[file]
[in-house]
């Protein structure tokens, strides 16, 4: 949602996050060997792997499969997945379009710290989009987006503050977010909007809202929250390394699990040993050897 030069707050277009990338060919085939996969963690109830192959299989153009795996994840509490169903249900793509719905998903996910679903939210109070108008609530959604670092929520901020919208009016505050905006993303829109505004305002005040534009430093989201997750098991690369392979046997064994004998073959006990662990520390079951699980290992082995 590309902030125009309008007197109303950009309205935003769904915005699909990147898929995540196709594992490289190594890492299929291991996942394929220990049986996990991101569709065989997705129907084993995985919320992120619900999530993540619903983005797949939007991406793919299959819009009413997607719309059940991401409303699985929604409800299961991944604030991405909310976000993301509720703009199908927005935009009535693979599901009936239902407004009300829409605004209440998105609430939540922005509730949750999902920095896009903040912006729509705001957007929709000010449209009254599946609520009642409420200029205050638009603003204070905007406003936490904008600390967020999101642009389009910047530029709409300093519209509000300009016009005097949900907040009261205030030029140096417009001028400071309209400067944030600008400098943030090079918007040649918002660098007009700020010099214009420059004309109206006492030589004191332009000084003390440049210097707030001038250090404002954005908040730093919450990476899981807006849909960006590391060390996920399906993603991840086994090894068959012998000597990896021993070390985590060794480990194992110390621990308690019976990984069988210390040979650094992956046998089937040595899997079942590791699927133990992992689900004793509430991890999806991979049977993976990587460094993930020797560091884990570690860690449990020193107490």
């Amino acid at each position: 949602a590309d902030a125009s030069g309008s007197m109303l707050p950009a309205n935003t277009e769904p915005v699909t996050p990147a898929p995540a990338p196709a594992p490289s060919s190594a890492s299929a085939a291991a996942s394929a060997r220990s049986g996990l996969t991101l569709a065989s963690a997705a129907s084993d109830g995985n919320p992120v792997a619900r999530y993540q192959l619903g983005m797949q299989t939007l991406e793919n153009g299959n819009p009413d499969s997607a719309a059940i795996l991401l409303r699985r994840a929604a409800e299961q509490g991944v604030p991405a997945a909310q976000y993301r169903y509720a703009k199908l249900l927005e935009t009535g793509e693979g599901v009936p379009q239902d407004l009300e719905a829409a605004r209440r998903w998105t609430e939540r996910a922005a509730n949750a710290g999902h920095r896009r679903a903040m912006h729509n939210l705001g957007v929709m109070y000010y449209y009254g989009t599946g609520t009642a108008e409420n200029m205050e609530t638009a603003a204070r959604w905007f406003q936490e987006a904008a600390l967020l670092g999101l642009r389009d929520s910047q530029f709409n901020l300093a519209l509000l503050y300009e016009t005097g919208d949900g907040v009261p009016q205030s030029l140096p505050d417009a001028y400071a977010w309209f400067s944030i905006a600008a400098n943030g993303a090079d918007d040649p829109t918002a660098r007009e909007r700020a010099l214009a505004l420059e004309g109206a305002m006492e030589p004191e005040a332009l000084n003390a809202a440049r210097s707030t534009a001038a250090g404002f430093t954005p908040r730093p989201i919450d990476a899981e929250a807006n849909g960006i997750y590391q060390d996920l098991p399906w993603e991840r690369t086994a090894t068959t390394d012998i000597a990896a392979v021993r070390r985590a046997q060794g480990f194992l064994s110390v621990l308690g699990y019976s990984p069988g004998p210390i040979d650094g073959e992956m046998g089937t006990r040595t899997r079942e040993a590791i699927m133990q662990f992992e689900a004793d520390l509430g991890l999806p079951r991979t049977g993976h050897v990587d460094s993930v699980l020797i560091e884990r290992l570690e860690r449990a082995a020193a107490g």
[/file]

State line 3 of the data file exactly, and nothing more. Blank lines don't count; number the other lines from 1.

């Amino acid at each position: 949602a590309d902030a125009s030069g309008s007197m109303l707050p950009a309205n935003t277009e769904p915005v699909t996050p990147a898929p995540a990338p196709a594992p490289s060919s190594a890492s299929a085939a291991a996942s394929a060997r220990s049986g996990l996969t991101l569709a065989s963690a997705a129907s084993d109830g995985n919320p992120v792997a619900r999530y993540q192959l619903g983005m797949q299989t939007l991406e793919n153009g299959n819009p009413d499969s997607a719309a059940i795996l991401l409303r699985r994840a929604a409800e299961q509490g991944v604030p991405a997945a909310q976000y993301r169903y509720a703009k199908l249900l927005e935009t009535g793509e693979g599901v009936p379009q239902d407004l009300e719905a829409a605004r209440r998903w998105t609430e939540r996910a922005a509730n949750a710290g999902h920095r896009r679903a903040m912006h729509n939210l705001g957007v929709m109070y000010y449209y009254g989009t599946g609520t009642a108008e409420n200029m205050e609530t638009a603003a204070r959604w905007f406003q936490e987006a904008a600390l967020l670092g999101l642009r389009d929520s910047q530029f709409n901020l300093a519209l509000l503050y300009e016009t005097g919208d949900g907040v009261p009016q205030s030029l140096p505050d417009a001028y400071a977010w309209f400067s944030i905006a600008a400098n943030g993303a090079d918007d040649p829109t918002a660098r007009e909007r700020a010099l214009a505004l420059e004309g109206a305002m006492e030589p004191e005040a332009l000084n003390a809202a440049r210097s707030t534009a001038a250090g404002f430093t954005p908040r730093p989201i919450d990476a899981e929250a807006n849909g960006i997750y590391q060390d996920l098991p399906w993603e991840r690369t086994a090894t068959t390394d012998i000597a990896a392979v021993r070390r985590a046997q060794g480990f194992l064994s110390v621990l308690g699990y019976s990984p069988g004998p210390i040979d650094g073959e992956m046998g089937t006990r040595t899997r079942e040993a590791i699927m133990q662990f992992e689900a004793d520390l509430g991890l999806p079951r991979t049977g993976h050897v990587d460094s993930v699980l020797i560091e884990r290992l570690e860690r449990a082995a020193a107490g």